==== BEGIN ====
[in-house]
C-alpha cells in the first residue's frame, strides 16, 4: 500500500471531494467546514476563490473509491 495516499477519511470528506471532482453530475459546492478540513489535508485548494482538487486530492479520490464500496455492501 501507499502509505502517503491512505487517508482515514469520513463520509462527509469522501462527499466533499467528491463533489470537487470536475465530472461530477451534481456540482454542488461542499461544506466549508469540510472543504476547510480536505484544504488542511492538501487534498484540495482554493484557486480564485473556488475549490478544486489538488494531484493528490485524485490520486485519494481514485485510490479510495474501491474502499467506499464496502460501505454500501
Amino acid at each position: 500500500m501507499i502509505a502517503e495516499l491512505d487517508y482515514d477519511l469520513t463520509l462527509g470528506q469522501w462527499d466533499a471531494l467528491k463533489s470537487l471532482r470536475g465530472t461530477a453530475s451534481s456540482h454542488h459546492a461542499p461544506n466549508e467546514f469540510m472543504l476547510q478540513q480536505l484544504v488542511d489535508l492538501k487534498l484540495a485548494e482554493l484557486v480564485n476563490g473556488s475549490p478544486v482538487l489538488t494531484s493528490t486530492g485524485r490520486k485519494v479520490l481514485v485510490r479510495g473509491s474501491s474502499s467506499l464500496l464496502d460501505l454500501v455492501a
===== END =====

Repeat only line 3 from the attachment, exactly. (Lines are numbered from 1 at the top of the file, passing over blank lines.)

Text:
Amino acid at each position: 500500500m501507499i502509505a502517503e495516499l491512505d487517508y482515514d477519511l469520513t463520509l462527509g470528506q469522501w462527499d466533499a471531494l467528491k463533489s470537487l471532482r470536475g465530472t461530477a453530475s451534481s456540482h454542488h459546492a461542499p461544506n466549508e467546514f469540510m472543504l476547510q478540513q480536505l484544504v488542511d489535508l492538501k487534498l484540495a485548494e482554493l484557486v480564485n476563490g473556488s475549490p478544486v482538487l489538488t494531484s493528490t486530492g485524485r490520486k485519494v479520490l481514485v485510490r479510495g473509491s474501491s474502499s467506499l464500496l464496502d460501505l454500501v455492501a